Because low genetic diversity may threaten the viability of isolated populations, conservation biologists have devoted much effort to quantify genetic variation. Two techniques routinely used involve levels of mini- and microsatellite polymorphism, with the assumption that levels of variation at these parts of the genome will be reflected in levels of variation at other loci. Our data challenge this assumption. We studied six populations of sand lizards (Lacerta agilis) and five populations of adders (Vipera berus), differing considerably in size and degree of isolation. They, therefore, offer an opportunity to examine how population parameters affect genetic variation at different parts of the genome. Relative population size (based on degree of isolation and number of animals) was not correlated with either minisatellite variability or microsatellite heterozygosity. However, our measures of genetic diversity at the Mhc class I loci of both sand lizards and adders revealed a significant correlation between relative population size and Mhc polymorphism: non-isolated/larger populations exhibited higher genetic diversity than did isolated/small populations. Consequently, only the Mhc-based estimates of genetic diversity yielded results in agreement with population genetic theory.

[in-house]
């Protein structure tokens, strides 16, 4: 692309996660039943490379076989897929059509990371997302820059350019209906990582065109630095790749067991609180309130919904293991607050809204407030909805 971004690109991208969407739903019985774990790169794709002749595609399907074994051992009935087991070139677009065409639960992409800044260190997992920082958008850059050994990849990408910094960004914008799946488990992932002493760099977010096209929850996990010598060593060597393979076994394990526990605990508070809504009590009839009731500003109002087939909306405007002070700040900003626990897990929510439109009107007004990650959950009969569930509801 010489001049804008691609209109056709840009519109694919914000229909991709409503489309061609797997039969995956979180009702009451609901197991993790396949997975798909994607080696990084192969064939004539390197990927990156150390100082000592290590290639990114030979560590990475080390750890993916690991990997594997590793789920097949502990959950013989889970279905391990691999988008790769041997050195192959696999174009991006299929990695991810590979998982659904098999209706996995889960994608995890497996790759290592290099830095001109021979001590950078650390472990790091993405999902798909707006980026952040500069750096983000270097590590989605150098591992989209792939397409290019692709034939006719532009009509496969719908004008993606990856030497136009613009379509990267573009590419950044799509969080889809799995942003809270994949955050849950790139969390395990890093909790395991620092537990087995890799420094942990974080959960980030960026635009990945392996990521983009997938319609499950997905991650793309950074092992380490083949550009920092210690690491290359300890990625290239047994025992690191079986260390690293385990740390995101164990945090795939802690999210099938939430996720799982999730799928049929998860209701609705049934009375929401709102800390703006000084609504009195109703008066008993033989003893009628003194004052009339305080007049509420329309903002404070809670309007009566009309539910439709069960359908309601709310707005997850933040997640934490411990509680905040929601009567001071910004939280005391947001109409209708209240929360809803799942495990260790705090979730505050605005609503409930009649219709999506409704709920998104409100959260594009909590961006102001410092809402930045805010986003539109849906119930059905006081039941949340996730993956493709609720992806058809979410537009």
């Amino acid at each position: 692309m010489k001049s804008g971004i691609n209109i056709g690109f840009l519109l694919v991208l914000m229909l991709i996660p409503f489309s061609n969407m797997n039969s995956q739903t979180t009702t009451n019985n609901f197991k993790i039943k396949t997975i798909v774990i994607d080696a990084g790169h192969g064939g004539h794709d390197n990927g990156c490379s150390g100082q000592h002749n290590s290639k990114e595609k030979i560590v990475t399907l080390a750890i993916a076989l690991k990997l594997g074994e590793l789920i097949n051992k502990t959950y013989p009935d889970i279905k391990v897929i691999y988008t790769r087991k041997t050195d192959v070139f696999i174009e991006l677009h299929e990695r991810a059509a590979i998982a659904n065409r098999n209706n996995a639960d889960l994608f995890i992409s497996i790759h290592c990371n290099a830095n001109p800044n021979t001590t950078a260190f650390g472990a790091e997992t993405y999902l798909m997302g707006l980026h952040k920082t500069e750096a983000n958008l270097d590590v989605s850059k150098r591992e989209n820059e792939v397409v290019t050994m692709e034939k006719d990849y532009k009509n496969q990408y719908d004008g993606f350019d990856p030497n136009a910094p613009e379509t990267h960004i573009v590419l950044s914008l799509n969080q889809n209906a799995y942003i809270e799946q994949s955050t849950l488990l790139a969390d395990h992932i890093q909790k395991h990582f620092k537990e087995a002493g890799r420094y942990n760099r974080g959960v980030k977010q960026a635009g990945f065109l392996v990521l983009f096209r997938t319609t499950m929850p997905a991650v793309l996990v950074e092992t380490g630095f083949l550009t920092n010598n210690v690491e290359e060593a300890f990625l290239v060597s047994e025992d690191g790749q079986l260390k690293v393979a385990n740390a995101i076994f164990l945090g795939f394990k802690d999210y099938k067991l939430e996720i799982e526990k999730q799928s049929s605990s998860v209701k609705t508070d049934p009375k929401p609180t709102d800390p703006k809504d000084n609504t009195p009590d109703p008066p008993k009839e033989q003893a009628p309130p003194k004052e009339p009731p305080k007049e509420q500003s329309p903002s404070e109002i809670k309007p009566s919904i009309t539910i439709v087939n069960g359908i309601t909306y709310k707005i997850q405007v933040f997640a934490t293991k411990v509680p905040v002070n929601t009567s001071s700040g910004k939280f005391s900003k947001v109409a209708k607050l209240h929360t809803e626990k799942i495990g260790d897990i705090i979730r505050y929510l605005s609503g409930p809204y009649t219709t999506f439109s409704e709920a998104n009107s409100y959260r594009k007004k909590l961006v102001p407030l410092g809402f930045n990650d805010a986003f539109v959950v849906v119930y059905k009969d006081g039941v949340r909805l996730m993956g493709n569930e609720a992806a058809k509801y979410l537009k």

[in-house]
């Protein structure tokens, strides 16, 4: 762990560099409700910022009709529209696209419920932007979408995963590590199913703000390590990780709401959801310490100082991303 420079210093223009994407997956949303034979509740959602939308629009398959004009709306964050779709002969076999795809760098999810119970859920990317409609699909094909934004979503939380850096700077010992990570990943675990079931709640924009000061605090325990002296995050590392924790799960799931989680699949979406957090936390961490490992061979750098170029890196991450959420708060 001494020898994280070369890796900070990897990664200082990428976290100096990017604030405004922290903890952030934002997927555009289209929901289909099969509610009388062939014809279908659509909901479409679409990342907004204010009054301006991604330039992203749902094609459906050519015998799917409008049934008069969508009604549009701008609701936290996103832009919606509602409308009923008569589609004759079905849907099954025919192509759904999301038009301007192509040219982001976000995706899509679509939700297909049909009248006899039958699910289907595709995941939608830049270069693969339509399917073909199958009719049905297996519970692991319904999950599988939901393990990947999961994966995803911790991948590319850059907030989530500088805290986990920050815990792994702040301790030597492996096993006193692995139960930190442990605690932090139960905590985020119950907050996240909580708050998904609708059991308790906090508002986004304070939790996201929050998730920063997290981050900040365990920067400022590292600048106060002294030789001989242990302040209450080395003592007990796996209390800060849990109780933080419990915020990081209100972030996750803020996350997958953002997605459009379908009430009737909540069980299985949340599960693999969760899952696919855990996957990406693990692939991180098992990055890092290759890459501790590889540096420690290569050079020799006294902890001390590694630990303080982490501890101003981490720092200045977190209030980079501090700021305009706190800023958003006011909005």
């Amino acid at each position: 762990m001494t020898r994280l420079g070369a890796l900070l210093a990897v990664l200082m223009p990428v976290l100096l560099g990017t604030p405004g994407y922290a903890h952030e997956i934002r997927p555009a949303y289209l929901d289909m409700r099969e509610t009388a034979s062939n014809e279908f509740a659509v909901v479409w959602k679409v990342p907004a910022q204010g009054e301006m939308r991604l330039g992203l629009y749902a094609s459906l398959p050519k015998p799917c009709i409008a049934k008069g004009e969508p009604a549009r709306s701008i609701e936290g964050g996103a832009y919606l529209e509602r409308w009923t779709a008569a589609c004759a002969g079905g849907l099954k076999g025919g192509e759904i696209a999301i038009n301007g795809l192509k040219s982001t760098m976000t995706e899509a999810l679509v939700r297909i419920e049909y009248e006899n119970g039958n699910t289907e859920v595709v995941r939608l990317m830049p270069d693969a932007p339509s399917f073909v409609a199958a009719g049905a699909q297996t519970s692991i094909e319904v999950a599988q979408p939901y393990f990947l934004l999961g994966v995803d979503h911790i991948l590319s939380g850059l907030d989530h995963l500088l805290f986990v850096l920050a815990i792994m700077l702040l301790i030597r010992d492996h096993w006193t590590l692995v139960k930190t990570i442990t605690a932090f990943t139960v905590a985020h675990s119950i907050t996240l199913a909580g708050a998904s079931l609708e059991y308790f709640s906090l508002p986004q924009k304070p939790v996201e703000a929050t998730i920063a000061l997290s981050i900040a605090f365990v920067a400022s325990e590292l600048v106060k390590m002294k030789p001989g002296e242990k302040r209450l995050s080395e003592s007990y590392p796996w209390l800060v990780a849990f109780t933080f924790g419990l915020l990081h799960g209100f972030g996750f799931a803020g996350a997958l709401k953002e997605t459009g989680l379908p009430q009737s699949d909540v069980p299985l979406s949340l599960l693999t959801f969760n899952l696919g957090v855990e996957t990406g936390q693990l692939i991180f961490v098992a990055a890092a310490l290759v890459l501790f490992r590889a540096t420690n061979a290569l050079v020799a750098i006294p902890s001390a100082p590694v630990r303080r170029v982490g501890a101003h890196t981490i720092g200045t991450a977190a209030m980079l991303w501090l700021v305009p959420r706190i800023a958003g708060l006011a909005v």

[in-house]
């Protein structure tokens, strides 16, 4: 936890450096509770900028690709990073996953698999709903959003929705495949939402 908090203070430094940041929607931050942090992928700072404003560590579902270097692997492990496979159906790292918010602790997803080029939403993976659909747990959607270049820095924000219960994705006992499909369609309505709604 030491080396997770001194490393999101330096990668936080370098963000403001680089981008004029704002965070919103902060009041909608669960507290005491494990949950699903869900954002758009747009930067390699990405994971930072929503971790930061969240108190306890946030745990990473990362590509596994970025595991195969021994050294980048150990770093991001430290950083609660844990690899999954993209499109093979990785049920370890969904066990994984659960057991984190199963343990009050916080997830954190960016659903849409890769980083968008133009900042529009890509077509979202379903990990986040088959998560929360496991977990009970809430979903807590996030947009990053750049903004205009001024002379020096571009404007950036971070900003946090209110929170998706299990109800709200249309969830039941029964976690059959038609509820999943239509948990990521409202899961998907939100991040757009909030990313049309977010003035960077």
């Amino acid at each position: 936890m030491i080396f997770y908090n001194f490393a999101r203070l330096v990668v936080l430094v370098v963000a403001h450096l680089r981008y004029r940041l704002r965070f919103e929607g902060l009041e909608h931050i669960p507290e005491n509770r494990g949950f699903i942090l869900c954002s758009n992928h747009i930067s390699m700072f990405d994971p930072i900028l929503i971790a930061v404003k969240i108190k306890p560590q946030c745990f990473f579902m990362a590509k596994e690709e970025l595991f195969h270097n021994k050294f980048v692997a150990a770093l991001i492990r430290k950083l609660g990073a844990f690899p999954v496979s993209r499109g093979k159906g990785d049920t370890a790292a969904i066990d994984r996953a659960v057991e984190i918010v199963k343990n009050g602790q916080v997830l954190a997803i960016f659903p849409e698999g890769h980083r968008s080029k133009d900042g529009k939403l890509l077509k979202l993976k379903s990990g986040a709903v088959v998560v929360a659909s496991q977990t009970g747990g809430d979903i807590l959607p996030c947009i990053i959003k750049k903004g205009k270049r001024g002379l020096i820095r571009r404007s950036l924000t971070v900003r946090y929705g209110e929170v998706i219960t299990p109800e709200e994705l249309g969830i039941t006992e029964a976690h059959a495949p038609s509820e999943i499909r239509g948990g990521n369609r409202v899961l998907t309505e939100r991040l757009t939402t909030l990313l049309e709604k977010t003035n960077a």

- Population size
- Population genetics